In order to correctly describe the mapping characteristics of microphone arrays, the terms beam width and dynamic were introduced: An ideal microphone array would map acoustic sources with both, a small beam width and a high dynamic range. Besides the array dimension and the number of microphones, the mapping characteristics notably depend on the distribution of microphones, as the example in figures 1 and 2 indicates.
The figures show two different array types, the Ring and Fibonacci array. Both are constructed with a diameter of D=70 cm and a microphone number of N=120, differing only in the distribution of microphones. When simulating array measurements under identical conditions, the values for beam width and dynamic given in the table can be determined.
Clearly, the Ring array consistently contains a smaller beam width while the Fibonacci array is provides a higher dynamic. However, the perfect conditions mentioned above are not met: Depending on the distribution of microphones, either the beam width or the dynamic range is optimized. The incompatibility of a small beam width and a high dynamic is one of the main characteristics of the microphone aperture: While a higher microphone density on edge regions, i. e. the Ring array, leads to a small beam width, the concentration of microphones near the array center will lead to a higher dynamic. The Fibonacci Array shows a nearly constant microphone density over its area, hence it represents a compromise for the described phenomenon.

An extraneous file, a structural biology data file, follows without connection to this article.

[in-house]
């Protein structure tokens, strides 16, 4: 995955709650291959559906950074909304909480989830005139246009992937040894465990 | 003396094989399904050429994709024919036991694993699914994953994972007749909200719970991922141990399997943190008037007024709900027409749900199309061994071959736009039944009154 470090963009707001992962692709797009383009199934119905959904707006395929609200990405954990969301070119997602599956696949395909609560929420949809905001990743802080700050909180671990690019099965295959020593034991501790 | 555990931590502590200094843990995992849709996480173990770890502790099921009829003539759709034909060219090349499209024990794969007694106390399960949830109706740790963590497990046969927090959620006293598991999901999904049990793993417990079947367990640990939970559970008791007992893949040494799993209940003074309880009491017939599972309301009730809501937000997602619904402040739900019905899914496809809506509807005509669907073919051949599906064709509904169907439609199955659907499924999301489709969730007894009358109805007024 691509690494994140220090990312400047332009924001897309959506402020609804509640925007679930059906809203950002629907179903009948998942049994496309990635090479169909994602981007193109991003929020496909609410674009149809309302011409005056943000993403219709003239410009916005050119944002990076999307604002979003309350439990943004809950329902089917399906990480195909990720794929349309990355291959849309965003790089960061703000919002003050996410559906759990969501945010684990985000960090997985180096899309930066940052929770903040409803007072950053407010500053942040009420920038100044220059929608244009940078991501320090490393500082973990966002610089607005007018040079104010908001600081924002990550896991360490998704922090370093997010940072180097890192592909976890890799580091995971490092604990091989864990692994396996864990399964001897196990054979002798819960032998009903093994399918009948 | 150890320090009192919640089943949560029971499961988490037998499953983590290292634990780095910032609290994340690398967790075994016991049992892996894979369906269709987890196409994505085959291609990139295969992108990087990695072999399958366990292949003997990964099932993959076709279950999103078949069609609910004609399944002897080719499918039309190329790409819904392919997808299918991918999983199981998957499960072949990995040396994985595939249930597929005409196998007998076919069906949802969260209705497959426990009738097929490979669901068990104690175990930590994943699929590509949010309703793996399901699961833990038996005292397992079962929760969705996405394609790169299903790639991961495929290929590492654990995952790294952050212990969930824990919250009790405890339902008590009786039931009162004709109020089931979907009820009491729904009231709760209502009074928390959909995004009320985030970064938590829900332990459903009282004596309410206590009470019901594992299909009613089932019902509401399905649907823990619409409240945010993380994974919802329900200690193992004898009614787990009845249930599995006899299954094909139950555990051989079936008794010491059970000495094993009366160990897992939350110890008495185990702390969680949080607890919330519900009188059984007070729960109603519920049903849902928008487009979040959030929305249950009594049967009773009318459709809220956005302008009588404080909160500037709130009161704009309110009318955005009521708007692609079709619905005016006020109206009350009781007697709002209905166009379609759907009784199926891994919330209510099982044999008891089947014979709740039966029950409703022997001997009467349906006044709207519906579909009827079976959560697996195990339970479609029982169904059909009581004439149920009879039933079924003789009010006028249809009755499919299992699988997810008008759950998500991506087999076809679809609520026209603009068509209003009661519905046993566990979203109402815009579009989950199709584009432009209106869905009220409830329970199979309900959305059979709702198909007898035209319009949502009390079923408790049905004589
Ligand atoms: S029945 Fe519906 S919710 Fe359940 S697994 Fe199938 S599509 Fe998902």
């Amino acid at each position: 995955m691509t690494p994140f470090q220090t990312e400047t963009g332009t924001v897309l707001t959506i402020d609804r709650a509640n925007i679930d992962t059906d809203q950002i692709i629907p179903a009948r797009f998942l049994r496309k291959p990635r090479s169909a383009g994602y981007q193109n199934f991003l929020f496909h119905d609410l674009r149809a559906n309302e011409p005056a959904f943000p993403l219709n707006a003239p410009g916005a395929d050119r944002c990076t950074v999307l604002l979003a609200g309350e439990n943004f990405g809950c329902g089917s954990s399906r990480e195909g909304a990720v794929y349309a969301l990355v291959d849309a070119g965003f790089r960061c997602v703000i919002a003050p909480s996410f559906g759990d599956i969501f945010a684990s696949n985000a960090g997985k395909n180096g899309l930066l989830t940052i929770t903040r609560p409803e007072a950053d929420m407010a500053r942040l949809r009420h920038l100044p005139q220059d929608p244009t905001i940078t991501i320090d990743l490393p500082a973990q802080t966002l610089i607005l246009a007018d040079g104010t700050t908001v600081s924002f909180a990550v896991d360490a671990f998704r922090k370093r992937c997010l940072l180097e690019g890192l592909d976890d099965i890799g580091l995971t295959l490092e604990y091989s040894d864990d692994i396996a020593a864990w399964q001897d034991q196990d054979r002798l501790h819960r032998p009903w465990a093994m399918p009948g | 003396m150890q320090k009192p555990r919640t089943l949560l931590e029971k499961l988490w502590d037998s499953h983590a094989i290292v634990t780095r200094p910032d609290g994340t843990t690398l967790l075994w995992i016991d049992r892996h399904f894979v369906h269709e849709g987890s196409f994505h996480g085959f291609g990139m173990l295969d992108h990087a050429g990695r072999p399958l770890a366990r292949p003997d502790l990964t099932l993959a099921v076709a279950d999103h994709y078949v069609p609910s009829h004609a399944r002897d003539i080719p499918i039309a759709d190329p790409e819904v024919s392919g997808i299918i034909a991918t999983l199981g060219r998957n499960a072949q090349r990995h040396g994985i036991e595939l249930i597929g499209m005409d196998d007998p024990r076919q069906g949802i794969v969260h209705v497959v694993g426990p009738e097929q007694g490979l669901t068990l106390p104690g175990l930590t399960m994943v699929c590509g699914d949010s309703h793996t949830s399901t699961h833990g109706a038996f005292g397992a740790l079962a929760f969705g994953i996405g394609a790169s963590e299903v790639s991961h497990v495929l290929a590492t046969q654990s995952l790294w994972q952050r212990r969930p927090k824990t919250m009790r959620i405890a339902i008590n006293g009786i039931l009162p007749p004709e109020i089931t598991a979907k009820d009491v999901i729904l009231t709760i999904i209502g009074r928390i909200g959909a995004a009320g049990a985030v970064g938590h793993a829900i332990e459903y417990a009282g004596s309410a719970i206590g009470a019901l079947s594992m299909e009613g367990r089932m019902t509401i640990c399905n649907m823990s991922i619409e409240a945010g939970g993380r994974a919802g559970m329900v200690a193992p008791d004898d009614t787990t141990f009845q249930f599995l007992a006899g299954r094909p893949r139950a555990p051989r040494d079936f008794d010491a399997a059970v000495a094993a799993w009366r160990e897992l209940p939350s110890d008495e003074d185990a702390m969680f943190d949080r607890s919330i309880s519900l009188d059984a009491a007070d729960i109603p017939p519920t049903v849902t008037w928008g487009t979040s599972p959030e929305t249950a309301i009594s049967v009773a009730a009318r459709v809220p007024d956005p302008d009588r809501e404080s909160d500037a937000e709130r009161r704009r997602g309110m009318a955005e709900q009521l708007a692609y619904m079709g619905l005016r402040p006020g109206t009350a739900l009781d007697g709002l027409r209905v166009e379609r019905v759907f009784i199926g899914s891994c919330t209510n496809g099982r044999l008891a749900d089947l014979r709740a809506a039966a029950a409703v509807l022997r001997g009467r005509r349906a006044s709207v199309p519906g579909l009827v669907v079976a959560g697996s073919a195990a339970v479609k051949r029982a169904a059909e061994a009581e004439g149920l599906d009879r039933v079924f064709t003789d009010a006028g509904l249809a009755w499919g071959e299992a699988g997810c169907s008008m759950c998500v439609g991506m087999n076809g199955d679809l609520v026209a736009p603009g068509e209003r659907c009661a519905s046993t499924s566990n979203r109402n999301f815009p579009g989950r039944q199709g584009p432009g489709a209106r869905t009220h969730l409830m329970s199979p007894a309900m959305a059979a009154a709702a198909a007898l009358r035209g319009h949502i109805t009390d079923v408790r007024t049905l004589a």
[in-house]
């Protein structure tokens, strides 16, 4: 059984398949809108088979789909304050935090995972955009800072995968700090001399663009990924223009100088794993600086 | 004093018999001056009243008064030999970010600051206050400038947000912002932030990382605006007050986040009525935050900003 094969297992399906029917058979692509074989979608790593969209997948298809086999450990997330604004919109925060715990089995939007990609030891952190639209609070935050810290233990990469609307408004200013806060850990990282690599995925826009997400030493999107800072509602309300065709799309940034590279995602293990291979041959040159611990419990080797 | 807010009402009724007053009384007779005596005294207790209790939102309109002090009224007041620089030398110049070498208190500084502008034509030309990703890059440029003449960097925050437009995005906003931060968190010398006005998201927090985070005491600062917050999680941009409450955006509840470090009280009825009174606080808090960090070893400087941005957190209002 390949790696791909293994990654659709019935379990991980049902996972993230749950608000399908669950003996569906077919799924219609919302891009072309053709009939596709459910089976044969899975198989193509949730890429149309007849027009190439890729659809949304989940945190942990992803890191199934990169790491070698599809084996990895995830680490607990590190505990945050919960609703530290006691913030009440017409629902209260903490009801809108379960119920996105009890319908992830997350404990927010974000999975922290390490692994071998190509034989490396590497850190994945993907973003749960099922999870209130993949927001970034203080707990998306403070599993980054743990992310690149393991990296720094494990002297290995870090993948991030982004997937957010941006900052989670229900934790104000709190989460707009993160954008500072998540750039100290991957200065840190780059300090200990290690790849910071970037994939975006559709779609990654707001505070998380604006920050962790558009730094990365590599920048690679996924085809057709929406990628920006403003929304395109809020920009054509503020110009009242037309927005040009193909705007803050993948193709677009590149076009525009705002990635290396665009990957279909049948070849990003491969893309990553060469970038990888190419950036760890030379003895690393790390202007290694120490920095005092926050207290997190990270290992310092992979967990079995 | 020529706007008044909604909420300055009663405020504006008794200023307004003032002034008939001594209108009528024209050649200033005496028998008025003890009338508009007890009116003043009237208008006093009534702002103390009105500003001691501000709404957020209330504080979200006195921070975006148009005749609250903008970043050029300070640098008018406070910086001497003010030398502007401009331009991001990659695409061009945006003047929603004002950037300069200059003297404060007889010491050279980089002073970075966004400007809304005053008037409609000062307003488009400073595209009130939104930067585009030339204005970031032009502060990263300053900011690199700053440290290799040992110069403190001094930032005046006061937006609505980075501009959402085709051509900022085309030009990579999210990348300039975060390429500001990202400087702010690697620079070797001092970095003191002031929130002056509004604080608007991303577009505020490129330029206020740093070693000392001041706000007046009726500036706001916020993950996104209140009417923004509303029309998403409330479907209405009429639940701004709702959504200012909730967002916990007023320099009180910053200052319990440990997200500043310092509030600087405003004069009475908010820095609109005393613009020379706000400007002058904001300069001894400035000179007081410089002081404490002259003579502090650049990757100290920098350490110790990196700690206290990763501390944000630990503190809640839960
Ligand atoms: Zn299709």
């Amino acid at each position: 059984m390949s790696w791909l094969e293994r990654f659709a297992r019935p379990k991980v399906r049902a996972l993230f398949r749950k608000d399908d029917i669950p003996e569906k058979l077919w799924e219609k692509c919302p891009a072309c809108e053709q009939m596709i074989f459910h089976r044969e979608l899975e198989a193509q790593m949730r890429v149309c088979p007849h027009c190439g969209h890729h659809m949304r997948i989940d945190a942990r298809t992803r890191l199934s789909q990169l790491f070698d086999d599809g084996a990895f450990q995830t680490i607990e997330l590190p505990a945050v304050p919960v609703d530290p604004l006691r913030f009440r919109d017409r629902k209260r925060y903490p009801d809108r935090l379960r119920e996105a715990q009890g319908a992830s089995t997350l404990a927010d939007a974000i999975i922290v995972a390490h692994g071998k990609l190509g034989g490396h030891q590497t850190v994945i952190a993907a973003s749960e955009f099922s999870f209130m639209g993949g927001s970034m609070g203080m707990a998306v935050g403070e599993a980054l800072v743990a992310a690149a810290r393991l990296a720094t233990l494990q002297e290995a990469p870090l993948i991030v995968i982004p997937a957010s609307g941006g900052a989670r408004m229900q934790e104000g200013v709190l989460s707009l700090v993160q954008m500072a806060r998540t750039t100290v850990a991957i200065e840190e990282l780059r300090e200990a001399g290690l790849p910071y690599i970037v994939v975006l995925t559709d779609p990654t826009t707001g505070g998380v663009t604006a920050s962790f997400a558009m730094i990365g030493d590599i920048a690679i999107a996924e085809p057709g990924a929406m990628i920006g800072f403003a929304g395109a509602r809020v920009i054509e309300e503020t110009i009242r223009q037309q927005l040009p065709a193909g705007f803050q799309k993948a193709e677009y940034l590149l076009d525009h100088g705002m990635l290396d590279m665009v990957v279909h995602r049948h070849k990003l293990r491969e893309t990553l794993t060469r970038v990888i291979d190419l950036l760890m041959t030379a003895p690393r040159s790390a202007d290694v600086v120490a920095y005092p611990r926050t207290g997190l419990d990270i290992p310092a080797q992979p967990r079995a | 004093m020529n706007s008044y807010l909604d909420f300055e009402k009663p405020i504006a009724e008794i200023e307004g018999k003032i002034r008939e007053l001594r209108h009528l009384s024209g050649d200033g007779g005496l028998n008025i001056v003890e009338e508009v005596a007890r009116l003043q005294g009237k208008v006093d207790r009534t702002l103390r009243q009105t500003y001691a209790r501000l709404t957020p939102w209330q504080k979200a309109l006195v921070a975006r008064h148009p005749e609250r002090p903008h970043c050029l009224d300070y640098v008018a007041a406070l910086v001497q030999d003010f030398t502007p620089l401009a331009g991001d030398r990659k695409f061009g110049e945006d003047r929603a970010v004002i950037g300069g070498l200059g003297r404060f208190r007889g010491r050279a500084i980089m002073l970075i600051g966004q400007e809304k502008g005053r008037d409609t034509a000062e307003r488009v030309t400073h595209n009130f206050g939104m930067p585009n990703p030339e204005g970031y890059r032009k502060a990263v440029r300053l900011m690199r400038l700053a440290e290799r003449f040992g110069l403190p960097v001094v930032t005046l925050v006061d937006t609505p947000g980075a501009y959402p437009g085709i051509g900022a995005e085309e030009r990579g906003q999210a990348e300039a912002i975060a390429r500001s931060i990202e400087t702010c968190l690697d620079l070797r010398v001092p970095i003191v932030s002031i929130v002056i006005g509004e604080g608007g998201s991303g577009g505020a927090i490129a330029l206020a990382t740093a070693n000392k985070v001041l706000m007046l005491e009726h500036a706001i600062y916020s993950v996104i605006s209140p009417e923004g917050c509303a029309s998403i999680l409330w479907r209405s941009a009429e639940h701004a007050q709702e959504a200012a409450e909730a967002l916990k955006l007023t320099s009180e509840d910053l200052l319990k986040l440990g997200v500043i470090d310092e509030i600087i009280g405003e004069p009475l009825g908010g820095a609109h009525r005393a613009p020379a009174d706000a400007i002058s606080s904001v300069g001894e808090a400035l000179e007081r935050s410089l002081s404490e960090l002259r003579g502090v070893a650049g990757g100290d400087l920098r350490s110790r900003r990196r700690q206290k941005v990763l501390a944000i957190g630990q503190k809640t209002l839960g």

Consequently, arrays can be adjusted for different fields of application by optimizing the microphone distribution. Additionally, other parameters like focal distance, frequency and the chosen beamforming approach have an impact on the point spread function of microphone arrays.